The People's Palace: Ceausescu's Lasting, Loathed Legacy

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Bucharest's unmistakable Palace of Parliament, due to its immense physical, psychic and historic stature, is perhaps the most controversial building in Romania.

Meant to be the crowning achievement of 'Centrul Civic' or 'Civic Centre' - Communist leader Nicolae Ceausescu's ambitious urban development plan - the Palace of Parliament represents one of the most extravagant and expensive building projects in the history of mankind; certainly of the last century. Claiming superlative as the world's second-largest building by surface area (after the sneakily spacious US Pentagon), the Palace of Parliament is one of Romania's biggest tourist attractions, despite popular disdain, and a skip-the-line ticket to view it is highly recommended.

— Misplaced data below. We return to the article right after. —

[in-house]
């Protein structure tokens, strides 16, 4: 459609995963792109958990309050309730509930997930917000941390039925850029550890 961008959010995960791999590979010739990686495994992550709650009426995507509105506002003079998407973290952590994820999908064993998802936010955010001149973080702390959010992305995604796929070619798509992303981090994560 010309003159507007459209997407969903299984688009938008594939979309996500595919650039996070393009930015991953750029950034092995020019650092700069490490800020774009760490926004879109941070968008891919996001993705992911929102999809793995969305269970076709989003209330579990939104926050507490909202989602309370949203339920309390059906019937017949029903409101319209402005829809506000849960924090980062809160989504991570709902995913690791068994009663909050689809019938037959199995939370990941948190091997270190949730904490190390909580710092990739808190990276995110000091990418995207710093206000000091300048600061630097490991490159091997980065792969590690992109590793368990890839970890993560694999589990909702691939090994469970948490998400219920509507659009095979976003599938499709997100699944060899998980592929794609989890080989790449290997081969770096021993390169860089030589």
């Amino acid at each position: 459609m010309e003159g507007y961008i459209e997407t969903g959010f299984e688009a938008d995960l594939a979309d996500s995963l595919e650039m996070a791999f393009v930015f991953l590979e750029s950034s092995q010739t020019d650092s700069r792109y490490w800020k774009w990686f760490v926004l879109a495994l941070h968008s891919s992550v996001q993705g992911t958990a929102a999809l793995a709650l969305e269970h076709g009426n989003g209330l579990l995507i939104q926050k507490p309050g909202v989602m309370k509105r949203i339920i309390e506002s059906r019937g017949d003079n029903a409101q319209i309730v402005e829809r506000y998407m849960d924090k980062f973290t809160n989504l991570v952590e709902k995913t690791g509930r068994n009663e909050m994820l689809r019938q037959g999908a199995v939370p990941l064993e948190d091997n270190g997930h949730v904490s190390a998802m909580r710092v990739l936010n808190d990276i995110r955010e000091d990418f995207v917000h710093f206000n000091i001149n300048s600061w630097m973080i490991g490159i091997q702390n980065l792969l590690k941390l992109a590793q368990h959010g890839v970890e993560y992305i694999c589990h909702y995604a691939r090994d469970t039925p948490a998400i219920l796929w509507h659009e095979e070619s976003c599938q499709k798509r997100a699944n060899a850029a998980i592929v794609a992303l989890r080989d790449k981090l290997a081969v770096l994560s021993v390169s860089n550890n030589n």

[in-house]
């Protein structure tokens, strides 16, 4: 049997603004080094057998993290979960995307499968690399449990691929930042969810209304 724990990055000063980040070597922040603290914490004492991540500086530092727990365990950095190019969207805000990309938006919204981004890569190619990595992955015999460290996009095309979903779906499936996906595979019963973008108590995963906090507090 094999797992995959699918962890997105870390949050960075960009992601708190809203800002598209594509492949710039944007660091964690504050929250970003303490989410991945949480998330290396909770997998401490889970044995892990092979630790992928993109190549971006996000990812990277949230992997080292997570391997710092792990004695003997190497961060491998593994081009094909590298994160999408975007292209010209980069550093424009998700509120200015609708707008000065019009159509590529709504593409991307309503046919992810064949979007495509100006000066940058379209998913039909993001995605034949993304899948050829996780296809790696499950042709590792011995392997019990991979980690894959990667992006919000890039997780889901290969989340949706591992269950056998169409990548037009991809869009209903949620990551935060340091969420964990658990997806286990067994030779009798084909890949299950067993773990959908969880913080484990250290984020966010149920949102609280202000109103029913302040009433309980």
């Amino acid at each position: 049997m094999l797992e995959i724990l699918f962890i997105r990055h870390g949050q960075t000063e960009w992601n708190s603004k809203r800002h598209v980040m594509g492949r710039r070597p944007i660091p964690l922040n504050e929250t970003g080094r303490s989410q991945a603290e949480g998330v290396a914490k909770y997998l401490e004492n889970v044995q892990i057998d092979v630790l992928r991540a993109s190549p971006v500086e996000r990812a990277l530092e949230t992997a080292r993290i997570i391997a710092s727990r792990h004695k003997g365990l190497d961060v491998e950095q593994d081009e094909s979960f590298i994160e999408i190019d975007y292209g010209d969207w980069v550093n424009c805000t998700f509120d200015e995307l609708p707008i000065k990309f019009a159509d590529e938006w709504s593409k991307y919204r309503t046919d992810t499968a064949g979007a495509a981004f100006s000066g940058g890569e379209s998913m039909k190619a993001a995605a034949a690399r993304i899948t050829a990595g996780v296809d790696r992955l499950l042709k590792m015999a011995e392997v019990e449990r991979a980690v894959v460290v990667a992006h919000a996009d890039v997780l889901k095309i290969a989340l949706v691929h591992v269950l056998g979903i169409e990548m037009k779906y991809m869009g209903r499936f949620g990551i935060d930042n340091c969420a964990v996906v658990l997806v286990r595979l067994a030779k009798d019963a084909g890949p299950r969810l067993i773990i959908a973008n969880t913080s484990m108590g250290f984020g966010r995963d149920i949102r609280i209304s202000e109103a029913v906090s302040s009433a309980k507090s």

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As once regal and cosmopolitan Bucharest lay in decay after two World Wars and a devastating earthquake in 1977, Romania's Communist dictator Nicolae Ceausescu was coming to the height of his power and megalomania. By creating a pervasive cult of personality (calling himself 'Conducator' ('Leader'), 'Geniul din Carpati' ('Genius of the Carpathians') and even having a king-like scepter made for himself), Ceausescu projected his own narcissism onto the people, wishing to erase everything as it was before him from the popular imagination. Promoting the 'Civic Centre' project as the creation of a 'multilaterally developed socialist society,' Ceausescu began to demolish the deteriorating capital and rebuild it in his own vision, culminating in the construction of 'Casa Poporului,' or the 'The People's House' as it was to be ironically titled. [The name of the structure was changed to 'The Palace of Parliament' after the fall of communism, however most Romanians still refer to it as 'Casa Poporului.']